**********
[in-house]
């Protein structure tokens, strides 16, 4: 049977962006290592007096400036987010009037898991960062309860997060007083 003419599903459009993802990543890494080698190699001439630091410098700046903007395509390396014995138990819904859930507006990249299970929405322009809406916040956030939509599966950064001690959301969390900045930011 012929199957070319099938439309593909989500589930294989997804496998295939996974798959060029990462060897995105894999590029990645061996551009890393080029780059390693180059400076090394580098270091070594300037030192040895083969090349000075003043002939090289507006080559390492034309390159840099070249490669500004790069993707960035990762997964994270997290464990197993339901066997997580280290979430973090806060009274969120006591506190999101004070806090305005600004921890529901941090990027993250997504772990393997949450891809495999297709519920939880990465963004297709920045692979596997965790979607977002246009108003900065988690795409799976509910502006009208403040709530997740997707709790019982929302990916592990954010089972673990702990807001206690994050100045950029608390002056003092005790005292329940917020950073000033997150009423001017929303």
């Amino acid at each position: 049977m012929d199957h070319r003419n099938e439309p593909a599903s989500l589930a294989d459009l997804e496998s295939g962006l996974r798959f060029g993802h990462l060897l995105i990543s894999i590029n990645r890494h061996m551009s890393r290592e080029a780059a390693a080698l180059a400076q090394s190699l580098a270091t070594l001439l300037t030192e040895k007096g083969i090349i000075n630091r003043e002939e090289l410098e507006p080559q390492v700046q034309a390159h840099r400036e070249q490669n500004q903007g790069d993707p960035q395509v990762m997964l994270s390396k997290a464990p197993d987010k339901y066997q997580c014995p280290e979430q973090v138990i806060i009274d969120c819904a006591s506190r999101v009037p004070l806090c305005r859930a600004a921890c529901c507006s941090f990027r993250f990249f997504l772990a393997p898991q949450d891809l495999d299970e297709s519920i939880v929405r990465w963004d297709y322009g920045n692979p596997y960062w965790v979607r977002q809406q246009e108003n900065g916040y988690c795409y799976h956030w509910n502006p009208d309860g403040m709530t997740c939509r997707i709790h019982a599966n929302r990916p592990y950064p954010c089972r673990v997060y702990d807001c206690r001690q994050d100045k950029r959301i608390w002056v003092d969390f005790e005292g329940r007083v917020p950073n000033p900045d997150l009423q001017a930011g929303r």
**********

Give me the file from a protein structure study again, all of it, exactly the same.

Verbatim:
[in-house]
């Protein structure tokens, strides 16, 4: 049977962006290592007096400036987010009037898991960062309860997060007083 003419599903459009993802990543890494080698190699001439630091410098700046903007395509390396014995138990819904859930507006990249299970929405322009809406916040956030939509599966950064001690959301969390900045930011 012929199957070319099938439309593909989500589930294989997804496998295939996974798959060029990462060897995105894999590029990645061996551009890393080029780059390693180059400076090394580098270091070594300037030192040895083969090349000075003043002939090289507006080559390492034309390159840099070249490669500004790069993707960035990762997964994270997290464990197993339901066997997580280290979430973090806060009274969120006591506190999101004070806090305005600004921890529901941090990027993250997504772990393997949450891809495999297709519920939880990465963004297709920045692979596997965790979607977002246009108003900065988690795409799976509910502006009208403040709530997740997707709790019982929302990916592990954010089972673990702990807001206690994050100045950029608390002056003092005790005292329940917020950073000033997150009423001017929303």
């Amino acid at each position: 049977m012929d199957h070319r003419n099938e439309p593909a599903s989500l589930a294989d459009l997804e496998s295939g962006l996974r798959f060029g993802h990462l060897l995105i990543s894999i590029n990645r890494h061996m551009s890393r290592e080029a780059a390693a080698l180059a400076q090394s190699l580098a270091t070594l001439l300037t030192e040895k007096g083969i090349i000075n630091r003043e002939e090289l410098e507006p080559q390492v700046q034309a390159h840099r400036e070249q490669n500004q903007g790069d993707p960035q395509v990762m997964l994270s390396k997290a464990p197993d987010k339901y066997q997580c014995p280290e979430q973090v138990i806060i009274d969120c819904a006591s506190r999101v009037p004070l806090c305005r859930a600004a921890c529901c507006s941090f990027r993250f990249f997504l772990a393997p898991q949450d891809l495999d299970e297709s519920i939880v929405r990465w963004d297709y322009g920045n692979p596997y960062w965790v979607r977002q809406q246009e108003n900065g916040y988690c795409y799976h956030w509910n502006p009208d309860g403040m709530t997740c939509r997707i709790h019982a599966n929302r990916p592990y950064p954010c089972r673990v997060y702990d807001c206690r001690q994050d100045k950029r959301i608390w002056v003092d969390f005790e005292g329940r007083v917020p950073n000033p900045d997150l009423q001017a930011g929303r």